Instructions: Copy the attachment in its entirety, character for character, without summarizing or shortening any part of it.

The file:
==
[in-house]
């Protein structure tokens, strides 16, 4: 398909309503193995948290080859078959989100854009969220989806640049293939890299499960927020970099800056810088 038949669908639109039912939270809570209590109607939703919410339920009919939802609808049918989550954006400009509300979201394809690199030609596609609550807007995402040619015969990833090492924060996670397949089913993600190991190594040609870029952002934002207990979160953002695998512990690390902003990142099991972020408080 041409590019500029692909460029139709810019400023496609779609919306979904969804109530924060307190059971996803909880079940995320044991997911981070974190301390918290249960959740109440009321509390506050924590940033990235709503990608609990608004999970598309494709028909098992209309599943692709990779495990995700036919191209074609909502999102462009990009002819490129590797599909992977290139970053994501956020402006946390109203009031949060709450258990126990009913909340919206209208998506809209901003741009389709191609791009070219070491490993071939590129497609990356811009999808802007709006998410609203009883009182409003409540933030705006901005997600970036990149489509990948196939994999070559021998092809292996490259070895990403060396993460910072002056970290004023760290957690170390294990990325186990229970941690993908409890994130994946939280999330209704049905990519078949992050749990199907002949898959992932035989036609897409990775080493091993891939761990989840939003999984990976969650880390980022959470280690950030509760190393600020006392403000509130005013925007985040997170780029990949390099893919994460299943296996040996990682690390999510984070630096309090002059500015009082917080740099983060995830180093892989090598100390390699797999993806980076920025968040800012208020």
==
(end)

[in-house]
């Protein structure tokens, strides 16, 4: 398909309503193995948290080859078959989100854009969220989806640049293939890299499960927020970099800056810088 038949669908639109039912939270809570209590109607939703919410339920009919939802609808049918989550954006400009509300979201394809690199030609596609609550807007995402040619015969990833090492924060996670397949089913993600190991190594040609870029952002934002207990979160953002695998512990690390902003990142099991972020408080 041409590019500029692909460029139709810019400023496609779609919306979904969804109530924060307190059971996803909880079940995320044991997911981070974190301390918290249960959740109440009321509390506050924590940033990235709503990608609990608004999970598309494709028909098992209309599943692709990779495990995700036919191209074609909502999102462009990009002819490129590797599909992977290139970053994501956020402006946390109203009031949060709450258990126990009913909340919206209208998506809209901003741009389709191609791009070219070491490993071939590129497609990356811009999808802007709006998410609203009883009182409003409540933030705006901005997600970036990149489509990948196939994999070559021998092809292996490259070895990403060396993460910072002056970290004023760290957690170390294990990325186990229970941690993908409890994130994946939280999330209704049905990519078949992050749990199907002949898959992932035989036609897409990775080493091993891939761990989840939003999984990976969650880390980022959470280690950030509760190393600020006392403000509130005013925007985040997170780029990949390099893919994460299943296996040996990682690390999510984070630096309090002059500015009082917080740099983060995830180093892989090598100390390699797999993806980076920025968040800012208020």